Over the years, I've been lucky enough to spend a large portion of my work day conducting interviews with people from all around the world and from all walks of life. From my work as a journalist to the owner of Writing Belle, I've interviewed authors, editors, publicists, literary agents, business entrepreneurs, cover artists, bloggers and more. I've written for newspapers, newsletters, magazines and websites. Let me tell you: conducting a fun, great interview is pretty easy. All you need to remember are some basic points. Whether you're a journalist or a blogger, here is the best advice I can offer on coming up with an awesome interview!
Do your research. This one is obvious, but hey. It's step one, so I had to include it. If you want to conduct a great interview, the best thing you can do is familiarize yourself with the subject beforehand. Thanks to the Internet, doing research on anyone is incredibly easy. Information is abundant and accessible. Websites, social media feeds and Facebook make it all very easy to access.
Assemble punchy questions. Your questions are designed to pull a story from your interviewee. Ask questions that are based on the research you did on your subject. Your questions should be punchy - but smart. Ask professional questions. Ask personal ones. Ask who, why, what, where, when and how. Everyone's life is a story, and staging your questions according to the five Ws (and lone H), will make your interview fuller and more interesting.
Be cordial. The number one rule of PR is good manners. Be prompt, be polite, and be attentive. Don't invade the privacy of the person you're interviewing - but don't be afraid to ask tough questions if you need to. Take their suggestions and ideas into account and ask for their take. When I'm writing a story on someone's life or business, I will oftentimes ask them to fact-check the article for me before I publish it. I want to make sure that I've got the story straight before it hits the presses, after all!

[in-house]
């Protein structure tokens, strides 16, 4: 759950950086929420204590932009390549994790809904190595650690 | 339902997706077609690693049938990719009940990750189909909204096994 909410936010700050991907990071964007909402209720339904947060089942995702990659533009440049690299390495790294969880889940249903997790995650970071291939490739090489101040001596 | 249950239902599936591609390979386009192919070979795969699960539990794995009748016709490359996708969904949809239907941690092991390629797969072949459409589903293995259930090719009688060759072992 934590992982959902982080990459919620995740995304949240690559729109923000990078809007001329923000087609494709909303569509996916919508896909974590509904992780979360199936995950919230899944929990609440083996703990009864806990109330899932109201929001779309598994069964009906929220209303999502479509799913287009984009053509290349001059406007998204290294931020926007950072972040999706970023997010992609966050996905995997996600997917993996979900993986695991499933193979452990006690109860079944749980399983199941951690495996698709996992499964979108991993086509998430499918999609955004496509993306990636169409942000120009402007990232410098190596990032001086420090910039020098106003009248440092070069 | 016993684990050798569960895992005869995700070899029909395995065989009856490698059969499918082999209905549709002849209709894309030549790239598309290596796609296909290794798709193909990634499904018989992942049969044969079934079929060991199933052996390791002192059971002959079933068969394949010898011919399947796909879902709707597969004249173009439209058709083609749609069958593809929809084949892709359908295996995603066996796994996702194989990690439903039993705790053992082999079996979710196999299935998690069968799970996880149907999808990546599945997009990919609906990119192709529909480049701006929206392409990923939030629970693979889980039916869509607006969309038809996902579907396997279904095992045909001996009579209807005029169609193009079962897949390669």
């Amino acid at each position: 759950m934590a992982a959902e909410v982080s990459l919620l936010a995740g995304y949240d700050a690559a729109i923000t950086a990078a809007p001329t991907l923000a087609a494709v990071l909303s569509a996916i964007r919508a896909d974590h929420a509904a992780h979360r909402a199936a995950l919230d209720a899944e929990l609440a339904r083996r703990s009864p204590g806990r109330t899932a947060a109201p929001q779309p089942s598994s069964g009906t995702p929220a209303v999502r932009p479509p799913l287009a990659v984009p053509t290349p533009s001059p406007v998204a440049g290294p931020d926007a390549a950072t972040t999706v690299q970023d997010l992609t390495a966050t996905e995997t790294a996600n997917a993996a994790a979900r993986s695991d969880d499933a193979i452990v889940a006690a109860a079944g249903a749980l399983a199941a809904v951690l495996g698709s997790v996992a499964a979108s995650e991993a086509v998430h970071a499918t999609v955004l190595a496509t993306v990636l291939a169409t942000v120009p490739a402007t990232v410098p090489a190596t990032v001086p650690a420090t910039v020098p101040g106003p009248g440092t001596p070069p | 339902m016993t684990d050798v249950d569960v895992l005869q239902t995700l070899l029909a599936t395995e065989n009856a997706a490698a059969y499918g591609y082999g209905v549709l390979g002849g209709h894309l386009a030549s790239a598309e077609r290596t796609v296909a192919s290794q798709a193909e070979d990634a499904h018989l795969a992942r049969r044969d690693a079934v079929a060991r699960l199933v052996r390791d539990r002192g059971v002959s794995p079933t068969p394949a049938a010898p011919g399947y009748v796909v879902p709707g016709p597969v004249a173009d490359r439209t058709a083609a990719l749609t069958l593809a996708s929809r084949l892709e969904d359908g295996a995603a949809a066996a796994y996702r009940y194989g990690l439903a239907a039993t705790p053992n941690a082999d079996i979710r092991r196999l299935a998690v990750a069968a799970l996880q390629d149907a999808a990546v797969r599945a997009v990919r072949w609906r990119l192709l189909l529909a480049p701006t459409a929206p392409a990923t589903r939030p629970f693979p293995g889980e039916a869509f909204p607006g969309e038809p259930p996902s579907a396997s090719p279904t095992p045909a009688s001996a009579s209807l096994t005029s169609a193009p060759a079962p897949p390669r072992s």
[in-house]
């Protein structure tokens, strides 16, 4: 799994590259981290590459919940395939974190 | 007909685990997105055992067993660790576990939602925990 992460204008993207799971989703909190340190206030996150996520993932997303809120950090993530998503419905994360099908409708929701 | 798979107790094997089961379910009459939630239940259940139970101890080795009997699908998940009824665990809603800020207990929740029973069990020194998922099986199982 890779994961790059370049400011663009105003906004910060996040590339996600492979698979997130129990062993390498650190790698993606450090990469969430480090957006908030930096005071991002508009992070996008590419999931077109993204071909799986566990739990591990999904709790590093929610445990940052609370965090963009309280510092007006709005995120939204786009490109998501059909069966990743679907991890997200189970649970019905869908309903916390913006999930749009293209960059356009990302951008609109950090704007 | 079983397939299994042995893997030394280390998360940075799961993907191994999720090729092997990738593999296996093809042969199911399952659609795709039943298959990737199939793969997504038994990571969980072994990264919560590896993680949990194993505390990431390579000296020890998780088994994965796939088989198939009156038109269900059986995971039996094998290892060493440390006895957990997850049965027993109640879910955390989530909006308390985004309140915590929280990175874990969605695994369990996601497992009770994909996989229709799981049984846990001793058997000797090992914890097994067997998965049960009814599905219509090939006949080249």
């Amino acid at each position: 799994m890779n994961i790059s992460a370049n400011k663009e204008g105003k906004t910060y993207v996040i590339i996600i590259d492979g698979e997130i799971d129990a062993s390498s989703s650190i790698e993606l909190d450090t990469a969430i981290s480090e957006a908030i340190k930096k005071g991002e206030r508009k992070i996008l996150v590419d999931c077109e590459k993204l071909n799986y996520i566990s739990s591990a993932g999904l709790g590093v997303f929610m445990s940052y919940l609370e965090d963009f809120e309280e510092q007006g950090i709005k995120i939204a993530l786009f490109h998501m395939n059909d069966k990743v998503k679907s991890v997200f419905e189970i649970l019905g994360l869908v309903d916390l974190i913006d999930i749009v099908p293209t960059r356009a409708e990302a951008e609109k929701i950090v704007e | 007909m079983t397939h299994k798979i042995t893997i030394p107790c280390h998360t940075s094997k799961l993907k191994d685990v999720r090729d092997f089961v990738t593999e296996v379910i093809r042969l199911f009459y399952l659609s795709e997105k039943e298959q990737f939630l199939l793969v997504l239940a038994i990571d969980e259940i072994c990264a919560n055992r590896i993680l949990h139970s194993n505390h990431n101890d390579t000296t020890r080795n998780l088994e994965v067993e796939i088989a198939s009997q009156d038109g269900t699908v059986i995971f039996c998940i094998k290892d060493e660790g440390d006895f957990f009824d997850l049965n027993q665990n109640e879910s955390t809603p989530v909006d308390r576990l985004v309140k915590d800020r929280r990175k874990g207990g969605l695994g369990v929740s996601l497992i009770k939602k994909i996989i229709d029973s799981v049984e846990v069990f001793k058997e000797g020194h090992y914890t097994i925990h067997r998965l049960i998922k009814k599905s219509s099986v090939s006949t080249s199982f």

Nab a proofreader. It's always a good idea to have somebody read your article before you publish it. One extra set of eyes will help ensure that your interview flows well. It can be anybody, from your mother to your best friend. Just find one.
Assemble everything in order. Interviews are not unlike writing a story. Everything should flow - it should have a beginning, middle and end. Your questions should be arranged chronologically. This is part of the "flow" of the interview, and it's up to you and your proofreader to make sure everything works.
Supplement your story. A great interview is always strengthened by images and contact information. It's a standard in the publishing industry - whether it be a newspaper or a magazine - to include a way to contact the journalist. When I write stories for Writing Belle, I always include contact information on the person I'm interviewing. It's just good manners!